Average Playtime: 1 hour


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Lightning fast and action packed, Rifter is the love child of Dust Force, Bionic Commando and Hotline Miami, mixed with acrobatics and parcour. Run and gun and swing and dash in this glorious neon-colored platformer.
  • Lightning fast and action packed gameplay
  • Run, swing and dash your way through 50+ levels
  • Boss fights against huge enemies
  • Stay fast and agile, avoid enemy attacks and strike back with your gun and your sword
  • Discover secrets and complete challenges to unlock new areas and better gear
  • Pumping 80s synthwave soundtrack
  • Compete online for the best level times and scores
Age rating
0+ Everyone

System requirements for macOS

  • OS: Intel Mac, OS X Version Snow Leopard 10.6.3 and up
  • Processor: 2 GHz Dual Core
  • Memory: 2 GB RAM
  • Storage: 1 GB available space
  • Sound Card: Onboard

System requirements for Linux

  • OS: All
  • Processor: 2 GHz Dual Core
  • Memory: 2 GB RAM
  • Storage: 1 GB available space
  • Sound Card: Onboard

System requirements for PC

  • OS: Windows XP/Vista/7/10
  • Processor: 2 GHz Dual Core
  • Memory: 2 GB RAM
  • Storage: 1 GB available space
  • Sound Card: Onboard
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Last Modified: Aug 28, 2019

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Planet C01D
Destroyed planet C01D
Met the third Rifter
Ending: Sacrifice
Destroy the sun... and yourself
Planet H07
Destroyed planet H07
Met the second Rifter
view all achievements
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Rifter reviews and comments

Translated by
Microsoft from French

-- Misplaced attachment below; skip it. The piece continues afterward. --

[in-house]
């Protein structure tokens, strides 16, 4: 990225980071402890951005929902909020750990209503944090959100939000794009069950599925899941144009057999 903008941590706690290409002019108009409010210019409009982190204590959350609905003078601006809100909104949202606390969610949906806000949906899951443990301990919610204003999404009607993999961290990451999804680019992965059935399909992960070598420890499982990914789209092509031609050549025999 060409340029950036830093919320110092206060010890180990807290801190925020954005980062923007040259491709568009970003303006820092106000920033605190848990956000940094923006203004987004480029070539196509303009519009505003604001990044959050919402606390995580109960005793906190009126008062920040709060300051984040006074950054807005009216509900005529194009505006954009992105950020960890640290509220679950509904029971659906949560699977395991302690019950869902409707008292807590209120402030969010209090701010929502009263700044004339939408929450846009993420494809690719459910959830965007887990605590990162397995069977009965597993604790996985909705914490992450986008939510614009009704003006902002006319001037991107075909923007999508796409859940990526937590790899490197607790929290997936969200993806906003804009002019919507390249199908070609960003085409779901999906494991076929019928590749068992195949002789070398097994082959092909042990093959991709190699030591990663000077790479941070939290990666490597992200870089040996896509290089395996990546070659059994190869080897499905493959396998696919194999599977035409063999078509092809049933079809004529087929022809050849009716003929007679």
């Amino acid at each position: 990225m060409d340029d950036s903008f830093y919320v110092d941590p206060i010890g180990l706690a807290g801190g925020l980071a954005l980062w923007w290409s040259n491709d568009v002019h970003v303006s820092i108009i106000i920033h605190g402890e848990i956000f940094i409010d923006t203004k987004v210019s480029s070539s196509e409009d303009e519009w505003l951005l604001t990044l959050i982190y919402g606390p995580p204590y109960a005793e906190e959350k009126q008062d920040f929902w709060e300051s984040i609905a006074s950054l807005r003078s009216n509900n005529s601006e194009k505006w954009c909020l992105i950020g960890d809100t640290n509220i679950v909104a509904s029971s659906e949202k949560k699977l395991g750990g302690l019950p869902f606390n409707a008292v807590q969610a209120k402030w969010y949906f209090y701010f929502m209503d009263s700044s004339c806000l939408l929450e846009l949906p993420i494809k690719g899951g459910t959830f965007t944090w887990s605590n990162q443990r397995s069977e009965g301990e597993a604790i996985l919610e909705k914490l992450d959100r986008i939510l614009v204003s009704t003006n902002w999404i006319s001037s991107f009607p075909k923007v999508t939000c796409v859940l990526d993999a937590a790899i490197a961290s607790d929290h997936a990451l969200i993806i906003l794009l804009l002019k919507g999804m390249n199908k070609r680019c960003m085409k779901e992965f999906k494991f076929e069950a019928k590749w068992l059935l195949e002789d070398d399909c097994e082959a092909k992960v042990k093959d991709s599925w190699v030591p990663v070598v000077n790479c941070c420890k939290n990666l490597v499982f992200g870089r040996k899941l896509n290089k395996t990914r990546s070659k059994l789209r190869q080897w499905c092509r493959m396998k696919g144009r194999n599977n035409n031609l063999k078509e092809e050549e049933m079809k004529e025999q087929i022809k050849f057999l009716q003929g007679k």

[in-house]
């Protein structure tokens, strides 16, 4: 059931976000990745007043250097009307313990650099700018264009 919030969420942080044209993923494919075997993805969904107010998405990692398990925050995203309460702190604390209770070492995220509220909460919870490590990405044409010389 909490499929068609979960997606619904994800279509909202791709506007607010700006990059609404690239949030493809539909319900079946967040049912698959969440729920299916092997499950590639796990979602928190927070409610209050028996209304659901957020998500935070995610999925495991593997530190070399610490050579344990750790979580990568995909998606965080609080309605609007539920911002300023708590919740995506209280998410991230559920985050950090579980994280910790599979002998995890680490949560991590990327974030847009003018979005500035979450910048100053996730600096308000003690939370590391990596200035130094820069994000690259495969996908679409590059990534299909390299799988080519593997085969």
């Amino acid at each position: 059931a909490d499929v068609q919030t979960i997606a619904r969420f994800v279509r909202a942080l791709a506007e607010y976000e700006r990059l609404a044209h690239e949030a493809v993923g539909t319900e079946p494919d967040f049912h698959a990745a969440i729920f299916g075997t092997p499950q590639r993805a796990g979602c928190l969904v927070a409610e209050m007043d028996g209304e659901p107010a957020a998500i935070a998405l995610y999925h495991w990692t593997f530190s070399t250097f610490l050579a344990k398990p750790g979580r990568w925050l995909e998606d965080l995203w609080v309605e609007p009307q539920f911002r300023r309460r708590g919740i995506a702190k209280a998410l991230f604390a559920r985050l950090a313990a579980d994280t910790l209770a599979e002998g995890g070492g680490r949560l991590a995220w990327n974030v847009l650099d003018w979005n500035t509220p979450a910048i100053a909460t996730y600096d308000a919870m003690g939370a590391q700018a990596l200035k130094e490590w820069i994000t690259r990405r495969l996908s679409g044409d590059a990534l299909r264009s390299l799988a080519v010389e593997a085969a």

Rifter is a quality game, which does not deserve the indifference encountered since its release, but I will unfortunately still have to make things worse with this negative evaluation... Rifter is a hardcore platformer or precision platformer in the vein of Super meat boy, N + + or Dustforce, with very short and very purified levels, a demanding difficulty that causes frequent deaths but that is compensated by checkpoints tighten and a lack of pause between failures, an assessment of the player's performance through a scoring system and online leaderboards, etc. The originality of Rifter in relation to the genre is that jumping is here very secondary, we move mainly thanks to a grappling that is directed by default with the analog sticks. This part of the game, in its fundamentals, is very successful: manipulate the hero, move from grip as if we were making Trapeze, play on acceleration, gravity and inertia etc. is intuitive and fun. Obstacles and enemies are interesting, varied and well thought out. Technically and artistically, the game is correct, with 2D gameplay using a stylized 3D very clean, readable and fluid, and an aesthetic line "1980 years" rather artificial, closer to the fashionable clichés on the years 1980 than what they were actually, but coherent and effective. The three worlds of the game are much alike (it seems that only their colors change), but it is not crippling. So, what's wrong with Rifter? The problem with Rifter is that he tries to deviate from the formula of hardcore platformer without thinking about the consequences of his choices. First of all, the game wants to tell a story (and why not, Super meat boy did it too), but its narration is too intrusive, with a talkative Sidekick who follows us everywhere and with stylized characters who embark on endless tirades and impassable, sometimes in the middle of the action! Then, the game has many items to collect that allow you to unlock new moves, and other moves automatically unlock as we progress. The concern is that these freshly unlocked movements allow access to certain areas of the previous levels, and therefore, when you play, you never know if an element is out of reach because it is wrong or because we have not yet unlocked the good movement. It is very annoying and very much ruining the experience, and also makes that you can not lend itself to scoring until you have finished all the game and thus unlocked all the movements. Partly because of these elements to be collected, the level design of the game is wobblefree, not knowing how to slice between the formula of hardcore platformer (which is on a high legibility) and that of the game of exploratory platforms (which put on the contrary on concealment). The result is a view too zoomed (there is no general view and it misses a lot), where we sometimes do not know where to go and where it is often necessary to make precise jumps in blind to catches or obstacles located outside the screen... And finally, the life system of Rifter is also a mixture of two models: usually the hardcore platformers are very difficult but have infinite lives and short levels with frequent checkpoints. Here, the game is difficult, the levels are short, the checkpoints are frequent, but the lives are not infinite, with a system of lives and unintuitive hearts that makes you start again at the last checkpoint validated and sometimes at the very beginning of the level . One does not understand well the interest of such a system, confused and irritating. All these accumulated worries ruined the pleasure of the game, that I did not want to continue past its 50%, and it is a shame, because if he had just followed the formula of hardcore platformer without narration too intrusive, without all this collection, without progressive release and without this system of stupid lives, and with a level design redesigned entirely around the action, the game could have been excellent. I recommend instead to play or replay the games quoted at the beginning of the evaluation or, if you really want to play with a grappling, to try remnants of Naezith, which is much more sober but better thought and more taking.
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